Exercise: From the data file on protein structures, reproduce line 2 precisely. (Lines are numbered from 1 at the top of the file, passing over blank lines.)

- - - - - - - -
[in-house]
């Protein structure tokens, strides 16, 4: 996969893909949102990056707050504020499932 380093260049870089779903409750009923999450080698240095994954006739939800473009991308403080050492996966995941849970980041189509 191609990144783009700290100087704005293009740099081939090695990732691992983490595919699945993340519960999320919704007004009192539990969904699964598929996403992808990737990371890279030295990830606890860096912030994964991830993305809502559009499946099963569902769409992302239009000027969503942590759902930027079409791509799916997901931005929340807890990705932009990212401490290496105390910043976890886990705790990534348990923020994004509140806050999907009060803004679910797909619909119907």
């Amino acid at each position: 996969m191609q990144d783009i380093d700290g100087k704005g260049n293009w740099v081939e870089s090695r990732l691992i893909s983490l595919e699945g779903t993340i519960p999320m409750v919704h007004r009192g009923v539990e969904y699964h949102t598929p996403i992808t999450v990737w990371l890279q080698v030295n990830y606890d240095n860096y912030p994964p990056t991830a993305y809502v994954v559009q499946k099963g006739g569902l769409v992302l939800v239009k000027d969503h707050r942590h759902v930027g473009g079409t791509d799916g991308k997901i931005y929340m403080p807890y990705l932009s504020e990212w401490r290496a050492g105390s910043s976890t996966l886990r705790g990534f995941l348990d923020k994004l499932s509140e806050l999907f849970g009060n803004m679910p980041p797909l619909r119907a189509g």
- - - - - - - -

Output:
């Protein structure tokens, strides 16, 4: 996969893909949102990056707050504020499932 380093260049870089779903409750009923999450080698240095994954006739939800473009991308403080050492996966995941849970980041189509 191609990144783009700290100087704005293009740099081939090695990732691992983490595919699945993340519960999320919704007004009192539990969904699964598929996403992808990737990371890279030295990830606890860096912030994964991830993305809502559009499946099963569902769409992302239009000027969503942590759902930027079409791509799916997901931005929340807890990705932009990212401490290496105390910043976890886990705790990534348990923020994004509140806050999907009060803004679910797909619909119907």